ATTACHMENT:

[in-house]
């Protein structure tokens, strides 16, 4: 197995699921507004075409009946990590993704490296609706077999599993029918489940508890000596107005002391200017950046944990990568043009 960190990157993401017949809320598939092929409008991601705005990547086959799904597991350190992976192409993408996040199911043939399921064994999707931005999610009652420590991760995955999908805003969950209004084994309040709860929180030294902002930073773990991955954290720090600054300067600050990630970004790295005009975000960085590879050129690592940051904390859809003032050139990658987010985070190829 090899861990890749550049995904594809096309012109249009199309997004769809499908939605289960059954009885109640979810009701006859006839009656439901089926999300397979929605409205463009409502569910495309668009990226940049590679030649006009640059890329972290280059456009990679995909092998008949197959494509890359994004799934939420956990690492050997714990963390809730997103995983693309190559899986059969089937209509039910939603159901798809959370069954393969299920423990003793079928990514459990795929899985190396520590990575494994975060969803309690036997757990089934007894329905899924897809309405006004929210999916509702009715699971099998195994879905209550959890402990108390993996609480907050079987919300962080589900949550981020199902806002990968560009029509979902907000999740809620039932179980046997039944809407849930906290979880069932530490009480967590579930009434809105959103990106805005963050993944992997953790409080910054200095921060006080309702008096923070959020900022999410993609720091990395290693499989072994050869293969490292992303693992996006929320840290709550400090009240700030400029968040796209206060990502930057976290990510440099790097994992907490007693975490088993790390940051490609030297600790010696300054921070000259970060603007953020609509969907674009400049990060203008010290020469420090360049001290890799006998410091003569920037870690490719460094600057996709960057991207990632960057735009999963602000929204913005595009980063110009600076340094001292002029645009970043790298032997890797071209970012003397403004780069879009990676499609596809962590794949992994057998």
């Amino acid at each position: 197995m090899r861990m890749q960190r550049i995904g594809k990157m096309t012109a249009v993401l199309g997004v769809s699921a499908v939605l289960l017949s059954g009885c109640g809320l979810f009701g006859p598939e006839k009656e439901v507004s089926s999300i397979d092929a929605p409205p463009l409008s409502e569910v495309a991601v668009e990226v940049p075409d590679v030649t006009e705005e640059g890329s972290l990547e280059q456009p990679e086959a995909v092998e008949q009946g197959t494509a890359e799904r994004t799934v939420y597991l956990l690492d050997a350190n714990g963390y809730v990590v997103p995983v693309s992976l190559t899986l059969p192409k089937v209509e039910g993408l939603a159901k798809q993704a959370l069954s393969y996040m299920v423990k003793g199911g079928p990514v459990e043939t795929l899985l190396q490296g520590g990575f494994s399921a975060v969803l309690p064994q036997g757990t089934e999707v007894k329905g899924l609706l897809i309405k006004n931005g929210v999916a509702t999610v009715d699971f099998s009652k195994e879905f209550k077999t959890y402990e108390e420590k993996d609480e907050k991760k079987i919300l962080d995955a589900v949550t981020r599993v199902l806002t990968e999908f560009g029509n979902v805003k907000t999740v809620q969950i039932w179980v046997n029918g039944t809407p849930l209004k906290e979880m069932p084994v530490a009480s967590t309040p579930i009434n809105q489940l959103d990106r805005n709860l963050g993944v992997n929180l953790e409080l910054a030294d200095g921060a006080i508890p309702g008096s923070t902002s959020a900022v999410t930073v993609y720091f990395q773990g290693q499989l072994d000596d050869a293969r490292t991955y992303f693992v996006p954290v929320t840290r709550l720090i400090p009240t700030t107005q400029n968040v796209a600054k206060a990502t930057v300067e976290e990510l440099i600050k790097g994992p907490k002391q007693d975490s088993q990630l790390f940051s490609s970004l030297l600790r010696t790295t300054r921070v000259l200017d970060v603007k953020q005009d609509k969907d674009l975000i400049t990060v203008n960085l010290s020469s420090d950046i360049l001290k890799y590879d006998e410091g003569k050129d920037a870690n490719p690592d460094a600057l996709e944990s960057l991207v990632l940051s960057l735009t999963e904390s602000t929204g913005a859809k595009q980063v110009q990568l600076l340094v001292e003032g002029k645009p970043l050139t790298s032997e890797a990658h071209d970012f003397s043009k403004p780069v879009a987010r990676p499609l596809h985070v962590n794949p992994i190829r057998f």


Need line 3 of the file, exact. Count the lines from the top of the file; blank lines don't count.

């Amino acid at each position: 197995m090899r861990m890749q960190r550049i995904g594809k990157m096309t012109a249009v993401l199309g997004v769809s699921a499908v939605l289960l017949s059954g009885c109640g809320l979810f009701g006859p598939e006839k009656e439901v507004s089926s999300i397979d092929a929605p409205p463009l409008s409502e569910v495309a991601v668009e990226v940049p075409d590679v030649t006009e705005e640059g890329s972290l990547e280059q456009p990679e086959a995909v092998e008949q009946g197959t494509a890359e799904r994004t799934v939420y597991l956990l690492d050997a350190n714990g963390y809730v990590v997103p995983v693309s992976l190559t899986l059969p192409k089937v209509e039910g993408l939603a159901k798809q993704a959370l069954s393969y996040m299920v423990k003793g199911g079928p990514v459990e043939t795929l899985l190396q490296g520590g990575f494994s399921a975060v969803l309690p064994q036997g757990t089934e999707v007894k329905g899924l609706l897809i309405k006004n931005g929210v999916a509702t999610v009715d699971f099998s009652k195994e879905f209550k077999t959890y402990e108390e420590k993996d609480e907050k991760k079987i919300l962080d995955a589900v949550t981020r599993v199902l806002t990968e999908f560009g029509n979902v805003k907000t999740v809620q969950i039932w179980v046997n029918g039944t809407p849930l209004k906290e979880m069932p084994v530490a009480s967590t309040p579930i009434n809105q489940l959103d990106r805005n709860l963050g993944v992997n929180l953790e409080l910054a030294d200095g921060a006080i508890p309702g008096s923070t902002s959020a900022v999410t930073v993609y720091f990395q773990g290693q499989l072994d000596d050869a293969r490292t991955y992303f693992v996006p954290v929320t840290r709550l720090i400090p009240t700030t107005q400029n968040v796209a600054k206060a990502t930057v300067e976290e990510l440099i600050k790097g994992p907490k002391q007693d975490s088993q990630l790390f940051s490609s970004l030297l600790r010696t790295t300054r921070v000259l200017d970060v603007k953020q005009d609509k969907d674009l975000i400049t990060v203008n960085l010290s020469s420090d950046i360049l001290k890799y590879d006998e410091g003569k050129d920037a870690n490719p690592d460094a600057l996709e944990s960057l991207v990632l940051s960057l735009t999963e904390s602000t929204g913005a859809k595009q980063v110009q990568l600076l340094v001292e003032g002029k645009p970043l050139t790298s032997e890797a990658h071209d970012f003397s043009k403004p780069v879009a987010r990676p499609l596809h985070v962590n794949p992994i190829r057998f």